By MICHAEL P. RELLAHAN
WEST CHESTER -- A Lincoln University student who was at the wheel of a borrowed car when it crashed into a tree and killed one of his classmates and severely injured another was sentenced to state prison for five to 10 years last Thursday.
Common Pleas Court Judge Anthony Sarcione, who noted the excessively reckless nature of the crash, went beyond the mandatory three-to-six year minimum prison term for Phillip Tomsic on the charge of homicide by vehicle while driving under the influence, ordering him held in prison for four-to-eight years instead. In addition, Sarcione added another one to two years behind bars for Tomsic on the charge of aggravated assault while DUI.
Tomsic, who had apologized to the families of his victims in a written statement to the court, showed no outward reaction to the sentence. He has been held in prison since his conviction in August, and was led from the courtroom in handcuffs to await transfer to the state system.
Sarcione said he hoped that the severity of his sentence would put young people in the community on notice of the penalties one could pay for getting behind the wheel of a car after drinking alcohol. Testimony at Tomsic’s non-jury trial showed he had consumed multiple glasses of vodka and juice before offering to drive his friends to Oxford to get take-out food.
“It never ceases to amaze me how people continue to drink and drive, and have these tragic cases come into court,” said Sarcione in imposing the sentence. “I think everybody loses who has anything to do with drinking and driving. I don’t know if it will ever stop. We can only hope.”
Tomsic, 23, of Bangor, Mich., was at the wheel of a borrowed car on Nov. 4, 2011, when it slammed into a tree on Ashum Road just off the Lincoln University campus in Lower Oxford. He and two friends, Anthony Vernon Washington and Kadeem Fulmore, were on their way back to the campus when the crash occurred. Police said that car was traveling at more than 85 miles per hours when it left the road and hit the tree.
The car burst into flames. Washington, 21, was killed instantly by blunt force trauma. Fulmore, now 23, suffered massive injuries and severe burns after being trapped in the car for some period of time before emergency crews pulled him out. He remains hospitalized after having lost his left leg, his right foot, and the use of his left arm. He did not attend the sentencing.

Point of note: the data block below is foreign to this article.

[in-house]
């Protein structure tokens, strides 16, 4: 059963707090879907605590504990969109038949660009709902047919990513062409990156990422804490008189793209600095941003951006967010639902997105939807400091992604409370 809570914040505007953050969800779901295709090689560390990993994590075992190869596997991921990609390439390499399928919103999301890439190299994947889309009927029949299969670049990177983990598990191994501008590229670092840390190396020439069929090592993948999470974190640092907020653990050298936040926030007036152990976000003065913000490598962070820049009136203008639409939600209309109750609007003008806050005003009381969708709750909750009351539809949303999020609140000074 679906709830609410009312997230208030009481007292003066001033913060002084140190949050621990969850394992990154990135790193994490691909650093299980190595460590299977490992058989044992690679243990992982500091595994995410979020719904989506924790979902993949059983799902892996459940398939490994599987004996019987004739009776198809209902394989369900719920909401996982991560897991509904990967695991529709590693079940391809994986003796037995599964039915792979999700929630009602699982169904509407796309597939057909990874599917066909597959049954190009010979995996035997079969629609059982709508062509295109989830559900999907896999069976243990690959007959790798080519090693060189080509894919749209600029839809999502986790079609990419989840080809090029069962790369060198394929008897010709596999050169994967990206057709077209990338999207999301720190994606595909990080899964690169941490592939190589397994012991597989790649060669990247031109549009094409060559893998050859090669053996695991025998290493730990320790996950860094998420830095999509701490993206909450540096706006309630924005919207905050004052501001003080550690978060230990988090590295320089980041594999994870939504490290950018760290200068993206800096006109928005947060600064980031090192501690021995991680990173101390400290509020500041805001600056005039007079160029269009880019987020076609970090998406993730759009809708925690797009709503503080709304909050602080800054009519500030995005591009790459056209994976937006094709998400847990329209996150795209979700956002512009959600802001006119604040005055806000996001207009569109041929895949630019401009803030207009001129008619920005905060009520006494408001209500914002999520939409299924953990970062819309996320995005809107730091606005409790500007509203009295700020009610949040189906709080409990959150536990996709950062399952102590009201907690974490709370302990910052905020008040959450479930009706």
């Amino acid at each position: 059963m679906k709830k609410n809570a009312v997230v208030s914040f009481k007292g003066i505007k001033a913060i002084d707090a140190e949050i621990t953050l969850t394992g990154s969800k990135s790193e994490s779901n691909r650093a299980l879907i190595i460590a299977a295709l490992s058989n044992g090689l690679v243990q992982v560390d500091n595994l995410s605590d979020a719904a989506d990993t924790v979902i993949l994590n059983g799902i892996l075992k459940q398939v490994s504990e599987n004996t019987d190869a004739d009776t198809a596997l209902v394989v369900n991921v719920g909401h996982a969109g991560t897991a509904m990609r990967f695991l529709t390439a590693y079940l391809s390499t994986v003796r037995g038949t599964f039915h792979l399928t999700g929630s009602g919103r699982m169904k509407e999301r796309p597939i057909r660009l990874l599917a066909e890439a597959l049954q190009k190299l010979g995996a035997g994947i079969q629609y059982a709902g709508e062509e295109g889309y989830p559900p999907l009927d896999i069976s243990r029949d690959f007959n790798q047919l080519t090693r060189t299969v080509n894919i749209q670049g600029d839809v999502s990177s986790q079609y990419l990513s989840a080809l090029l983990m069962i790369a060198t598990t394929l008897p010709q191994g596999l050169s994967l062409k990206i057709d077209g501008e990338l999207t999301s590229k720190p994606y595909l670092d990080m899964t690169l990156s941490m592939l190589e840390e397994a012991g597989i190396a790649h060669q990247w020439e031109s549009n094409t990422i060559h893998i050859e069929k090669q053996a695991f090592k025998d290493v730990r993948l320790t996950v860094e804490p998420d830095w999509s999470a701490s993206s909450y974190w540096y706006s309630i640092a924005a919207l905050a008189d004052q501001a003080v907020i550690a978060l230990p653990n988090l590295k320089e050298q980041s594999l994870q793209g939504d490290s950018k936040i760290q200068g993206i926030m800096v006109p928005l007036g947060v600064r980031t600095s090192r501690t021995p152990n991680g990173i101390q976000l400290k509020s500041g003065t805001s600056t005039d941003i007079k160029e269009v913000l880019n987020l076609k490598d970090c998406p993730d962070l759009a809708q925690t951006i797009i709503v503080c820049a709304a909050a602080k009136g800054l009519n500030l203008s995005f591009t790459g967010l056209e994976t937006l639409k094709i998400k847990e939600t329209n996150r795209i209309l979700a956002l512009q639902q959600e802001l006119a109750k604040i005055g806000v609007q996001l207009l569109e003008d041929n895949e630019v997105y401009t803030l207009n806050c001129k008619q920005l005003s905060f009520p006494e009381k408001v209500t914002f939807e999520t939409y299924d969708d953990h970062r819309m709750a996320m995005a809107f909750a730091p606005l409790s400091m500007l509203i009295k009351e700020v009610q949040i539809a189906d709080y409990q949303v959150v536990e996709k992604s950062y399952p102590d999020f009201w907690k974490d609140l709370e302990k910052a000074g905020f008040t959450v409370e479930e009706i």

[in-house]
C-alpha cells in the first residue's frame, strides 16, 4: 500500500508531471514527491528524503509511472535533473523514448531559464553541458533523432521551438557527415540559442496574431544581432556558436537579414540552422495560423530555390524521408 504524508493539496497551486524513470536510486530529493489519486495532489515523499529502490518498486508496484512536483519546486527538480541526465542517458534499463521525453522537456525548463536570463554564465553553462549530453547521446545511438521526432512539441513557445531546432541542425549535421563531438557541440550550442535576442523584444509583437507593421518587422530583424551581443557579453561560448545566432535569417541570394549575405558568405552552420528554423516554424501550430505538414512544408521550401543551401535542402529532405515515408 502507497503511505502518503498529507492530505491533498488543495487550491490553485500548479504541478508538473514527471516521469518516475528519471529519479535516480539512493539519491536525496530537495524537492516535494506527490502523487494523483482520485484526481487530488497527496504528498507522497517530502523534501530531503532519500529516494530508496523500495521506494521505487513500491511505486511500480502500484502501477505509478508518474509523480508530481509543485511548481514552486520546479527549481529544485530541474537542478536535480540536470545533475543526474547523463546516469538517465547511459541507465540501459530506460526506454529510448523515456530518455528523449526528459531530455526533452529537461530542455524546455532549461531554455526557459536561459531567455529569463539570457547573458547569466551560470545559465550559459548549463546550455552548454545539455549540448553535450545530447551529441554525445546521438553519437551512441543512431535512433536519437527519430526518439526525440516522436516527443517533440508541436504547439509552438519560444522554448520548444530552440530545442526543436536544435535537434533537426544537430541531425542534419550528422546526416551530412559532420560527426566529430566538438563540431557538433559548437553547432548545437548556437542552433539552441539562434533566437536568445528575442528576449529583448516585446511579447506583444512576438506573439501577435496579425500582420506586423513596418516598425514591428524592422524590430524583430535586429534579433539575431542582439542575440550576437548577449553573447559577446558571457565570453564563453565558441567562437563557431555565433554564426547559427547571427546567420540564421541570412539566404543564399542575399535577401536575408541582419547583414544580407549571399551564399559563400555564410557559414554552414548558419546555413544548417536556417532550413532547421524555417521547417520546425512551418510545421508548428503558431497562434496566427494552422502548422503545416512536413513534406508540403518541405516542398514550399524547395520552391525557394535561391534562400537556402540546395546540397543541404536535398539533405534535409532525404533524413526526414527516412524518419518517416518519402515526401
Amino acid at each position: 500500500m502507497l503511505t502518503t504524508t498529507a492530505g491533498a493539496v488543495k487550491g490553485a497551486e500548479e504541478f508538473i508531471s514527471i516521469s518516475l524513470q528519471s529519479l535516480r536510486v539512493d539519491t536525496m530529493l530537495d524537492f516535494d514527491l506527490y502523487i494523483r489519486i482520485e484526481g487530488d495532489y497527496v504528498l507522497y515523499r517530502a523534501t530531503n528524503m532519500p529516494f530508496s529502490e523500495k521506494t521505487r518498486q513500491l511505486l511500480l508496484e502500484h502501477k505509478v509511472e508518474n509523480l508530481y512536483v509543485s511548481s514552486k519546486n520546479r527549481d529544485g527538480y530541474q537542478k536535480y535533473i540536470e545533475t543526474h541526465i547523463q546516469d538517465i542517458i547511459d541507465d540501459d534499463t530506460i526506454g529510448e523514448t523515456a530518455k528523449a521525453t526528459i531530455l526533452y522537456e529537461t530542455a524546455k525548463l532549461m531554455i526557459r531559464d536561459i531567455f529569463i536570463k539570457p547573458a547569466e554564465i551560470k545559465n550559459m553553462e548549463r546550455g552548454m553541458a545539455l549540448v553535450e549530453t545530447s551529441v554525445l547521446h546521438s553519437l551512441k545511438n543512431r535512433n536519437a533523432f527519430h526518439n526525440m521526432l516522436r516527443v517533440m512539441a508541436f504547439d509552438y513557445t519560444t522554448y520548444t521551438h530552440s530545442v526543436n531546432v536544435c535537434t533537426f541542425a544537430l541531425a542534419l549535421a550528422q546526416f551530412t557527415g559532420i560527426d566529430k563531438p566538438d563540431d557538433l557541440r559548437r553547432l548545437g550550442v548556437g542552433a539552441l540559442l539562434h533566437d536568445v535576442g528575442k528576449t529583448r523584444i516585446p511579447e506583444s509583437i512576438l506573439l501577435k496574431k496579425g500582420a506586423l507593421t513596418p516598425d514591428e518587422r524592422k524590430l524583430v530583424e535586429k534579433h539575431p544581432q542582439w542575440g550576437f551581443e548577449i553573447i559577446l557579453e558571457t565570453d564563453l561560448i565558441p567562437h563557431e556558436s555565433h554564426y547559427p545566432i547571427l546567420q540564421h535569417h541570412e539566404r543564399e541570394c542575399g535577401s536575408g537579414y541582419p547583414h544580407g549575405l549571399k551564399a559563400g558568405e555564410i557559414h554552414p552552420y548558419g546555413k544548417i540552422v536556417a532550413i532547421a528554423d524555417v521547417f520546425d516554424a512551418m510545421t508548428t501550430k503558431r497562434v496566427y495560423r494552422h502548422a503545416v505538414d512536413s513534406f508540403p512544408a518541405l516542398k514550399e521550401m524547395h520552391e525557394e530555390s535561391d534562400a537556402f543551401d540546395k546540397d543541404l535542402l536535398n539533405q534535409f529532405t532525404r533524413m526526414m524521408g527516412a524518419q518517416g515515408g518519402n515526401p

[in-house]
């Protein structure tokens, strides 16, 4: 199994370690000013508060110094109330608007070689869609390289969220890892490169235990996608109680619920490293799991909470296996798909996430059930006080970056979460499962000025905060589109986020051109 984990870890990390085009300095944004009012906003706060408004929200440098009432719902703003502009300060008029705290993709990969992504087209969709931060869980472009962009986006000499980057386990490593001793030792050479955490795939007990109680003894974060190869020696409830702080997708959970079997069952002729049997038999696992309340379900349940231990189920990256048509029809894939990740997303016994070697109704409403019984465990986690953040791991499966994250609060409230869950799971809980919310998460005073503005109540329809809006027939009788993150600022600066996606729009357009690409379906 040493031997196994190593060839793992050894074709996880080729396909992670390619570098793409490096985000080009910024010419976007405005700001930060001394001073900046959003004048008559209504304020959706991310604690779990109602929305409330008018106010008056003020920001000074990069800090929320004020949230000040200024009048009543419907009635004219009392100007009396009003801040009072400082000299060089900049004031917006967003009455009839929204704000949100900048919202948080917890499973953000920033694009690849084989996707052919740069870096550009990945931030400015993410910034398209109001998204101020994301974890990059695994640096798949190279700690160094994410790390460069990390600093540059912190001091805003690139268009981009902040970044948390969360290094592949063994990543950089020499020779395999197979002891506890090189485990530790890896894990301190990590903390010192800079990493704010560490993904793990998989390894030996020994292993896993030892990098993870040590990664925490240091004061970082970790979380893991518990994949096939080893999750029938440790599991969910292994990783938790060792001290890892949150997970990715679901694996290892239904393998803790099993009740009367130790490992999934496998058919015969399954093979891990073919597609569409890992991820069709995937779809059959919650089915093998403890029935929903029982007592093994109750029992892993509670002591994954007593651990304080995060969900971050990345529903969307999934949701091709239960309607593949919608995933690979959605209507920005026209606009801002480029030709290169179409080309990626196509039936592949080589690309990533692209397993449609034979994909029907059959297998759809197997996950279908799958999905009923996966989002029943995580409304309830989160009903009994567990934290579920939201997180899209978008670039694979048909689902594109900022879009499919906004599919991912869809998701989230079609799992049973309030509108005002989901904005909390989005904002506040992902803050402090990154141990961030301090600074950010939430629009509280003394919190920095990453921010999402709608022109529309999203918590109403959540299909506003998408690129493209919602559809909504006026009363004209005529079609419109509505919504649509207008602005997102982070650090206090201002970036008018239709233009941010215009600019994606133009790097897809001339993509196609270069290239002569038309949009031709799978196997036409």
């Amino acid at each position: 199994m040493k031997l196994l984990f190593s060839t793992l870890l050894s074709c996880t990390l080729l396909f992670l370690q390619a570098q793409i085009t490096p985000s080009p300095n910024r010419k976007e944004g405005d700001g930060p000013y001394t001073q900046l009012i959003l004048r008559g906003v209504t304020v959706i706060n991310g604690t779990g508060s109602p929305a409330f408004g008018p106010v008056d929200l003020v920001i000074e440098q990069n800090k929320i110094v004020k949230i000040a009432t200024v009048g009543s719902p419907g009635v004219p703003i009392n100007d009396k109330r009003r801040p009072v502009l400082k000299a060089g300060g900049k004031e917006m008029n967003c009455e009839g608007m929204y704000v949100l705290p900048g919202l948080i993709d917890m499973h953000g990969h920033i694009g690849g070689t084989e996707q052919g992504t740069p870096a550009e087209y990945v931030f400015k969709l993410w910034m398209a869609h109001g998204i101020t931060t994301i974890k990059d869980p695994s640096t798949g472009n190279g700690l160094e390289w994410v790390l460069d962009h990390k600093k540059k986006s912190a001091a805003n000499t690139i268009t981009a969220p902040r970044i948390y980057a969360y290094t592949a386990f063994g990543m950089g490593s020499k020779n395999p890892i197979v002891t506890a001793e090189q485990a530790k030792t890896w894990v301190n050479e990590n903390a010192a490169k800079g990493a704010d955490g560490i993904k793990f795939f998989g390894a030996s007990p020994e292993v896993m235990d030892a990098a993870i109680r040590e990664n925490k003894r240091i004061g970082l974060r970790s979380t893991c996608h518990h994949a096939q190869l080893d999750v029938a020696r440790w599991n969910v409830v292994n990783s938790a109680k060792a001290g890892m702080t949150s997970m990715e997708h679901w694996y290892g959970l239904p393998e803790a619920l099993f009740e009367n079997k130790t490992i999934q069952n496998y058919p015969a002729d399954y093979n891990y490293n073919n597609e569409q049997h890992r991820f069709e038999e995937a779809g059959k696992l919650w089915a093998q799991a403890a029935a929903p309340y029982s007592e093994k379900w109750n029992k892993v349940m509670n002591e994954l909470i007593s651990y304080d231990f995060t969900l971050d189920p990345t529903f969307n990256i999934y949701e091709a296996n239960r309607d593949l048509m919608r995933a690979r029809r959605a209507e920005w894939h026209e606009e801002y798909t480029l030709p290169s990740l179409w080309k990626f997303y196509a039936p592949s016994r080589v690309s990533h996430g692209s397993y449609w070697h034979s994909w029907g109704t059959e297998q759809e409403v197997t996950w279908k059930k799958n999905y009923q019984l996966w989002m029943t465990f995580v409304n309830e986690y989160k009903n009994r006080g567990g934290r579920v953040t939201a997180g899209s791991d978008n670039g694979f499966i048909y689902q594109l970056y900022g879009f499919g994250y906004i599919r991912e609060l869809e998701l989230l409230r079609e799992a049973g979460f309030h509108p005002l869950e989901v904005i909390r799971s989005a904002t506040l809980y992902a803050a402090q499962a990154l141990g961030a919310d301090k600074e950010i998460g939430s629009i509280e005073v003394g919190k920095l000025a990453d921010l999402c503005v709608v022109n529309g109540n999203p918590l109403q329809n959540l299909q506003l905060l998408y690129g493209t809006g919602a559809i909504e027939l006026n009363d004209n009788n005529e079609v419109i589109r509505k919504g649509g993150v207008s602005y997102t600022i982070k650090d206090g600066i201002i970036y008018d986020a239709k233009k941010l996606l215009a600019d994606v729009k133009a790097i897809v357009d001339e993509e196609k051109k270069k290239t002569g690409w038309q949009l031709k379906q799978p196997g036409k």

Tomsic was able to pull himself from the wreckage with only moderate injuries.
Washington’s mother, grandmother, and uncle all spoke of the impact the crash had had on their lives prior to hearing Sarcione’s sentence.
“We all knew that Anthony was going to do big things,” his mother, Wanda Washington, said of the Lincoln student, who grew up in New York. “The defendant took that away.” She noted that since the crash Tomsic had returned to Lincoln, continued his studies, walked with his class at graduation, and fathered a child – “all of those things Anthony was never given a chance to do.”
Michael Washington, the deceased’s uncle, asked Sarcione to take into account the fact that the dangers of drinking and driving are well known in today’s day and age, and that young people like Tomsic have multiple options that would keep them safe.
“When the consequences are big, people respect that,” he said.
In offering his “deepest condolences” to Washington’s family, Tomsic called the deceased “a good friend of mine, and I miss him dearly. There is no way to bring him back.” He also said he prayed for Fulmore’s recovery.
Attending the sentencing were Tomsic’s mother, Diane Tomsic, his brother, his fiancée, and others. None spoke on his behalf, although they had submitted letters of support for Sarcione’s consideration.
District Attorney’s Chief of Staff Charles Gaza, who prosecuted the case, urged Sarcione to go beyond the standard sentence for Tomsic and sentence him to a term of eight to 16 years. He cited the brutality of the injuries that Washington had suffered from the impact of the crash, and the continuing physical obstacles that Fulmore faces in rehabilitation. The family has already incurred more than $1 million in medical bills.
The minimum mandatory “is not enough,” Gaza said. “This case is serious.”
Tomsic’s attorney, William Davis Jr. of Media, on the other hand, asked Sarcione to limit the total time that his client, who had no prior criminal record, spends in prison to three to six years.
“There was no intent on the part of my client to what happened here. It is a moment that is unexplained,” Davis said.
In delivering a guilty verdict in the non-jury trial, Sarcione accepted the prosecution’s case that Tomsic’s Blood Alcohol Content, or BAC, was between .08 percent and .10 percent within two hours after the crash. He accepted the testimony of the prosecution’s expert that the BAC was a .89 at 12:15 a.m. Nov. 5, and that looking back it could be determined that at the time of the crash his BAC was .12, over the legal limit for DUI.